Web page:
Updated: Always a channel stalwart, Microsoft's strategy has again evolved.
DENVERWhile Office has always had a big reseller channel, Microsoft recognized that it needed to add a different kind of partner in its ecosystem to accompany the rise of SharePoint.
The reason, said Chris Capossela, the corporate vice president of Microsofts business division, is that just as SharePoint gives customers new ways to connect documents and processes, it opens the door for a new legion of partners to support needs that those capabilities have helped to generate.
"The interesting thing for our business has been that Office historically has always had a big reseller channel. You know, lots of partners who sold the product, lots of trainers whove done custom training or end-user training. But we recognized the need for a different kind of partner in our partner ecosystem. More of the ISV, the software developer, more of the solution vendor, solution provider, solution integrator," Capossela told eWEEK in an interview
"When we saw the things we were building with SharePoint, when we saw the things we were doing with Office with XML where you can connect Office to back-end systems because data is in an XML format instead of a binary format, we felt like we were just going to create a huge demand for partner services and we had to go on a massive partner recruiting and education and readiness spree," Capossela said.
In previous keynotes at Microsofts Worldwide Partner Conference several years ago, Capossela said he would ask how many people were using SharePoint as part of their practice, but the audience did not know what SharePoint was.
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"How many of them were Office partners? Only a teeny, tiny percentage of them had a competency around the information worker space. Since then, weve really done an enviable job at getting the partner base to see the opportunity. Last year I asked how many partners were using SharePoint, how many were delivering SharePoint services? And just thousands of partners raised their hands," he said.
Some 2,000 partners also attended each of the two breakout sessions after that 2006 keynote. "The majority of the partners are now doing information work practices, and so weve got this tremendous momentum in the marketplace behind Office and SharePoint and its really great," he said.
The interest in Office and SharePoint is underscored by the growth in partner numbers. There are more than 5,000 partners that currently meet the Information Worker competency, up from 3,600 at last years conference. Of those, 2,200 are also SharePoint partners.
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"Its really broken through, which is great," Capossela said. "Its a wonderful thing for the future of the Office business and for Microsoft and obviously for our partners that are excited, because theres a lot of different places they can go with the one infrastructure. Once they have SharePoint in place, they can do many, many different types of things on top of it, so partners see a big services opportunity for them, a professional services opportunity for them, and thats fun to see."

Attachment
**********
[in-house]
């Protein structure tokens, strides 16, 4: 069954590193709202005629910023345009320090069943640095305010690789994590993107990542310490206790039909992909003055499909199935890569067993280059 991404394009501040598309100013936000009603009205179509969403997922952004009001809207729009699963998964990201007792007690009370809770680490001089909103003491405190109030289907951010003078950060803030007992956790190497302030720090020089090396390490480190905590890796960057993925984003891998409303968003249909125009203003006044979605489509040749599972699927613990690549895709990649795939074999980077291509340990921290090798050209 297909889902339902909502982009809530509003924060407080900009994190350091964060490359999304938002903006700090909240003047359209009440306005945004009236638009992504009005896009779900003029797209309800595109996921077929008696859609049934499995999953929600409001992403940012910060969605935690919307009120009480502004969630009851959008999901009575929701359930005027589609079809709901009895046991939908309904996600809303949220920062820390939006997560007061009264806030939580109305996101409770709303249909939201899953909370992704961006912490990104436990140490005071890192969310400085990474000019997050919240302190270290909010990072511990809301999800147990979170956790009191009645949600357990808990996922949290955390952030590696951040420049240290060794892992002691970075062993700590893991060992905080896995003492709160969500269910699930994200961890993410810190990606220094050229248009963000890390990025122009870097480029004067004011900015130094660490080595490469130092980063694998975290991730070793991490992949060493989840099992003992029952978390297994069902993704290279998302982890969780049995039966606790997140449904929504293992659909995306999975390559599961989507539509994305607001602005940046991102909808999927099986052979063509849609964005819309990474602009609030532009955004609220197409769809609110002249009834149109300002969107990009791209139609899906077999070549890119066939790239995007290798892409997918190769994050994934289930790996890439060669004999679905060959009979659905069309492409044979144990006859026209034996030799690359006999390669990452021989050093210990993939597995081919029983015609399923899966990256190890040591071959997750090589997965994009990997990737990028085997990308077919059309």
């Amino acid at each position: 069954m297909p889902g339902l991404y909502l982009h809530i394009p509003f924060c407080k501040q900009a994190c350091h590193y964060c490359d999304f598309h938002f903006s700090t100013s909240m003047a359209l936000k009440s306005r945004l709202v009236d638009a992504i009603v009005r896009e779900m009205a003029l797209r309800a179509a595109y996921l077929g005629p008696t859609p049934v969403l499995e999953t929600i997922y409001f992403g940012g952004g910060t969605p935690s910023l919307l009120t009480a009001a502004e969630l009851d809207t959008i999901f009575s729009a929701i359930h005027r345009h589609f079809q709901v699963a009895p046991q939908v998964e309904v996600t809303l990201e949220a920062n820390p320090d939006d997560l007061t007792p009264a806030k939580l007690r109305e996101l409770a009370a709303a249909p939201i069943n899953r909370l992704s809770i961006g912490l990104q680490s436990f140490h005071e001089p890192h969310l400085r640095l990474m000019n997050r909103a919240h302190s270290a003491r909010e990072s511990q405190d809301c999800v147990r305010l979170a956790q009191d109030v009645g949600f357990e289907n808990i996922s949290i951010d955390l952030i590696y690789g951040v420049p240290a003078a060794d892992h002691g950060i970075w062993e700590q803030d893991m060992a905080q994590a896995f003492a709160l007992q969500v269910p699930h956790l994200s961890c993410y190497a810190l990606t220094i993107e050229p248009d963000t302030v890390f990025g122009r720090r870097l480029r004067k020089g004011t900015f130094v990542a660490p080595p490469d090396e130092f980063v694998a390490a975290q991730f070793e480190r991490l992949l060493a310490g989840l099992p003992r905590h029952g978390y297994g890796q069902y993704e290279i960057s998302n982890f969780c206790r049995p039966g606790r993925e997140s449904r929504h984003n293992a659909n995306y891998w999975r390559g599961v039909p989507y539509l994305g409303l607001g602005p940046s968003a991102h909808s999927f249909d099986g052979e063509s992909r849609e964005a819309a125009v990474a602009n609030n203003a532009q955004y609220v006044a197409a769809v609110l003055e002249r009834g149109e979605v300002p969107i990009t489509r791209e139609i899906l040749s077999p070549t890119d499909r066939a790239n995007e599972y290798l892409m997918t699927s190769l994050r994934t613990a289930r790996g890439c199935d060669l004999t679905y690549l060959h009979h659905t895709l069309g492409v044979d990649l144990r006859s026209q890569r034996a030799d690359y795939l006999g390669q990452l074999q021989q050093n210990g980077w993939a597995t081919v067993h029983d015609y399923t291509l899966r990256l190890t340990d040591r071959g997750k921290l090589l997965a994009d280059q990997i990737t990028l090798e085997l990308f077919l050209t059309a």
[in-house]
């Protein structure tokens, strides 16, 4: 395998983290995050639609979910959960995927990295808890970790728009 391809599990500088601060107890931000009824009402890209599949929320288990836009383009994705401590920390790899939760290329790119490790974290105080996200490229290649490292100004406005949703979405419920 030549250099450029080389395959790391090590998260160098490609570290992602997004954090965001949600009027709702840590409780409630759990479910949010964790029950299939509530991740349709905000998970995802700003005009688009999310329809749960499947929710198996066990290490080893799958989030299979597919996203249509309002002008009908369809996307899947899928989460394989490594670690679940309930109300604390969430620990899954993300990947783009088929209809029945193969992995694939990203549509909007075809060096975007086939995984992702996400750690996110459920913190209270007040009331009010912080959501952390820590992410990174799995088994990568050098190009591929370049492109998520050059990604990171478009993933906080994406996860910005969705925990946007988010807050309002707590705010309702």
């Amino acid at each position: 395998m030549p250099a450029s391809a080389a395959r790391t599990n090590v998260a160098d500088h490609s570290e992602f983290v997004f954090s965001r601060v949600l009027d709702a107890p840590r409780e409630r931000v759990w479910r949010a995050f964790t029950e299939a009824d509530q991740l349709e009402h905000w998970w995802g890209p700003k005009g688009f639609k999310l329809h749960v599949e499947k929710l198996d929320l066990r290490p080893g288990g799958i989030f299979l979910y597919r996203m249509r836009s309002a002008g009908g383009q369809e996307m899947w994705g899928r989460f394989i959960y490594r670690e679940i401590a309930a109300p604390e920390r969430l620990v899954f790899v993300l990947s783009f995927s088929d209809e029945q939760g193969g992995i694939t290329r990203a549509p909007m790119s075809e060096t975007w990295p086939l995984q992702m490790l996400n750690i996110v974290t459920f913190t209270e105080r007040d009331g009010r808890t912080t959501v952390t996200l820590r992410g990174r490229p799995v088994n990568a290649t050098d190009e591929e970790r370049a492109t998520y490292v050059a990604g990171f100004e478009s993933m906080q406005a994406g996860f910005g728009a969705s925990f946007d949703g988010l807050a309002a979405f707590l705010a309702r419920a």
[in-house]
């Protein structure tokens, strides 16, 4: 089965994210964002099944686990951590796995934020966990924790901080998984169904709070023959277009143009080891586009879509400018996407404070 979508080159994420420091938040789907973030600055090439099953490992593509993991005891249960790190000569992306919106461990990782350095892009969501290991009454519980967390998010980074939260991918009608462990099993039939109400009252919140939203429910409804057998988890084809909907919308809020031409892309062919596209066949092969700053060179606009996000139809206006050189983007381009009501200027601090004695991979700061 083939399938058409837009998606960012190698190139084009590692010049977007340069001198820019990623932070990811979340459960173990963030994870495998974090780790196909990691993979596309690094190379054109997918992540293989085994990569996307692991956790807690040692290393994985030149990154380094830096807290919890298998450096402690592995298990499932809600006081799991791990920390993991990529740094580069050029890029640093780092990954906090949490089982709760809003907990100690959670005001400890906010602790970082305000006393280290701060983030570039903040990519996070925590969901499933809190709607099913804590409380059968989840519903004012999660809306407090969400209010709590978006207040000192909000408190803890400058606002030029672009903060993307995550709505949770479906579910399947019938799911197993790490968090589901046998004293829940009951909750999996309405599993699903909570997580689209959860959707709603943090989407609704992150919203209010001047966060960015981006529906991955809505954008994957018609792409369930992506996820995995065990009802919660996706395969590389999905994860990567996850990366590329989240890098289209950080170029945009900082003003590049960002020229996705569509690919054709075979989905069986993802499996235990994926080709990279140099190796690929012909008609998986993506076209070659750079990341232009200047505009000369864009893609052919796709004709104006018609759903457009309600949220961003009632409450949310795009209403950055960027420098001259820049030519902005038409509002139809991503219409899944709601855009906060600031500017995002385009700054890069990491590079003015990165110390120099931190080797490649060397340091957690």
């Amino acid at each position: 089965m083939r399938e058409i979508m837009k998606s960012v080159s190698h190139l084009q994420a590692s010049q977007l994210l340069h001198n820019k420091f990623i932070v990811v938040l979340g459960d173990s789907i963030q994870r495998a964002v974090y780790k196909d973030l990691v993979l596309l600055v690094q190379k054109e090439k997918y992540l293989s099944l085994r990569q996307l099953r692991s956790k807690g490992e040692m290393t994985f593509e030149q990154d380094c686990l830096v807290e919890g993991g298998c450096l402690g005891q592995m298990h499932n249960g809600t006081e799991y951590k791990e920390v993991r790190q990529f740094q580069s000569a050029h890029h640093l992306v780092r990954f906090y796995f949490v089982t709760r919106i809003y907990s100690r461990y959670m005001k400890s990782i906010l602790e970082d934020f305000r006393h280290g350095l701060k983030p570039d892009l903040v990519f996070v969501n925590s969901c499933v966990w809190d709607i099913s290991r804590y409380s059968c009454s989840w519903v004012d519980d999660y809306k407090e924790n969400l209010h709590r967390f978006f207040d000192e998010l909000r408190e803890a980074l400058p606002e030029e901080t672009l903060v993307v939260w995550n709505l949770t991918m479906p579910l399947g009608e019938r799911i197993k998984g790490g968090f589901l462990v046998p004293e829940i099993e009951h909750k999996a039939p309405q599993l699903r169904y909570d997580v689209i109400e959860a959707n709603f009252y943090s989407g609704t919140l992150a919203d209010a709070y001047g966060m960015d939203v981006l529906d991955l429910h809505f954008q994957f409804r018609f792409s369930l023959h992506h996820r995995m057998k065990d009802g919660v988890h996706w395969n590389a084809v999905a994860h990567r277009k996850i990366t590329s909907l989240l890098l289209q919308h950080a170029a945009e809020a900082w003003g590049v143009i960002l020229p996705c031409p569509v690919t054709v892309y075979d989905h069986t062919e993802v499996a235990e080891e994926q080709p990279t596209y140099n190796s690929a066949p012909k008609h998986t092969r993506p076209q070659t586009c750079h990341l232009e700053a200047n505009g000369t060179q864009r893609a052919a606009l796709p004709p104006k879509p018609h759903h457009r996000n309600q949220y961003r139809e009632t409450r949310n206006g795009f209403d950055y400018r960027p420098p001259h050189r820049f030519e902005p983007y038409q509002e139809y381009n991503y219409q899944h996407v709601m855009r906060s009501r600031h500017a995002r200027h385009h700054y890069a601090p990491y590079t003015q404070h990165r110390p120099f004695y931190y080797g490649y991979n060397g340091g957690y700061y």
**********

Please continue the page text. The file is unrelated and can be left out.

Microsoft also expects increased partner opportunities to flow from its unified communications products, which include Microsoft Office Communications Server 2007 and Microsoft Office Communicator 2007, Caposella said.
As such, the company has created a new unified communications specialization under the Information Worker competency in the Microsoft Partner Program.
Next Page: In search of new partners.
Peter Galli has been a financial/technology reporter for 12 years at leading publications in South Africa, the UK and the US. He has been Investment Editor of South Africa's Business Day Newspaper, the sister publication of the Financial Times of London.
He was also Group Financial Communications Manager for First National Bank, the second largest banking group in South Africa before moving on to become Executive News Editor of Business Report, the largest daily financial newspaper in South Africa, owned by the global Independent Newspapers group.
He was responsible for a national reporting team of 20 based in four bureaus. He also edited and contributed to its weekly technology page, and launched a financial and technology radio service supplying daily news bulletins to the national broadcaster, the South African Broadcasting Corporation, which were then distributed to some 50 radio stations across the country.
He was then transferred to San Francisco as Business Report's U.S. Correspondent to cover Silicon Valley, trade and finance between the US, Europe and emerging markets like South Africa. After serving that role for more than two years, he joined eWeek as a Senior Editor, covering software platforms in August 2000.
He has comprehensively covered Microsoft and its Windows and .Net platforms, as well as the many legal challenges it has faced. He has also focused on Sun Microsystems and its Solaris operating environment, Java and Unix offerings. He covers developments in the open source community, particularly around the Linux kernel and the effects it will have on the enterprise.
He has written extensively about new products for the Linux and Unix platforms, the development of open standards and critically looked at the potential Linux has to offer an alternative operating system and platform to Windows, .Net and Unix-based solutions like Solaris.
His interviews with senior industry executives include Microsoft CEO Steve Ballmer, Linus Torvalds, the original developer of the Linux operating system, Sun CEO Scot McNealy, and Bill Zeitler, a senior vice president at IBM.
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